Wednesday, August 8, 2012

Secondary Consequences--Blackmailing Batman

One of the most important concepts that we stress in economics is that of secondary consequences.  Too often, we simply focus on the immediate, on the short-term, on what happens to a particular group.  Economics teaches us that we need to go beyond a narrow focus.  In the movie "Batman: The Dark Knight," an employee discovers Batman's secret identity and thinks that he should be paid $10 million a year for the rest of his life to keep quiet.  Here is the scene:

The reason why this scene is funny is because the extortionist has not thought his proposition through.  He hasn't looked beyond the immediate.  What will Batman's reaction be to someone who wants to release his secret?  What will happen to him?  Will he ever be able to enjoy that money?

Earlier this week I attended my Town's Council Meeting.  There was a proposition to limit Electronic Gaming Businesses by saying that these businesses had to stay at least a quarter mile away from each other.  What they are failing to do is think about the secondary consequences.  Let's set aside the issue of whether such a rule will achieve its purpose--to frighten away such businesses from the Town of Garner.  (It won't.  It's like preventing Burger King from locating near a McDonald's because we fear that people are getting too fat.)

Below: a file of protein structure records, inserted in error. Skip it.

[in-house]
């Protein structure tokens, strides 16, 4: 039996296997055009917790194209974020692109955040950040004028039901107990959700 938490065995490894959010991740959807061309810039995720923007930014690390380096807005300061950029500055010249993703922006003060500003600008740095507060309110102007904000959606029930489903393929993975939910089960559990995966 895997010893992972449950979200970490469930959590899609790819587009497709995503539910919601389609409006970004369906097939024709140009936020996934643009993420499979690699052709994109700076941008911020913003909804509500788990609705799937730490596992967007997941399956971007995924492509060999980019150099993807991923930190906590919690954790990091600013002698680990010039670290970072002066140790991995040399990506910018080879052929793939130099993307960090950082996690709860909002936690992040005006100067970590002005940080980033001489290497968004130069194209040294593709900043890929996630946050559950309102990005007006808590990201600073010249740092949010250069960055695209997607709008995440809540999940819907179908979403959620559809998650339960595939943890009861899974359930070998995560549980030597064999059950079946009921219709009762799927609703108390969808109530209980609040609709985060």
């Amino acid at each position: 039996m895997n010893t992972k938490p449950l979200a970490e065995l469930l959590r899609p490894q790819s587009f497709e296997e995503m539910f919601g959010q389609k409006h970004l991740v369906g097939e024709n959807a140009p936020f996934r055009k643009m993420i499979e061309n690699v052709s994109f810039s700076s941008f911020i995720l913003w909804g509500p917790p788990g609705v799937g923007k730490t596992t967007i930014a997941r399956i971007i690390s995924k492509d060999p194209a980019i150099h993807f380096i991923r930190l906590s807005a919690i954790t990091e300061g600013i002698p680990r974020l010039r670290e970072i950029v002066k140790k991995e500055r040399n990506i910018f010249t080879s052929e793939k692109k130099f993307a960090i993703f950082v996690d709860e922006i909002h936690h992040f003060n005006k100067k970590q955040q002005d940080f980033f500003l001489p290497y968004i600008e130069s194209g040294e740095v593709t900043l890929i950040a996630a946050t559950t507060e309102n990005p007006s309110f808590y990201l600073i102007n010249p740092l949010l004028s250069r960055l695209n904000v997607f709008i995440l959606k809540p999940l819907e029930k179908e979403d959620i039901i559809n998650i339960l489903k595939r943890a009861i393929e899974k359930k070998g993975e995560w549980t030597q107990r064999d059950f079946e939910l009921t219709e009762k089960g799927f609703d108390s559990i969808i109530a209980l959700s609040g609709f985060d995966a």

The secondary consequences of creating these spacial regulations is that the town is carving out islands of monopoly.  Each business gets its own territory and all competitors are prevented from encroaching on your business.  The cost of enforcing this rule is picked up by the government.  It's a sweet deal for those already in business.  As an island of monopoly, the business doesn't have to compete as hard and so the product to the consumers is inferior and at a higher price.

So if the Town Council hates competition and wants to stick it to the consumers, then by all means let's pass this rule.  Or perhaps, we should think it through before we go up against Batman.


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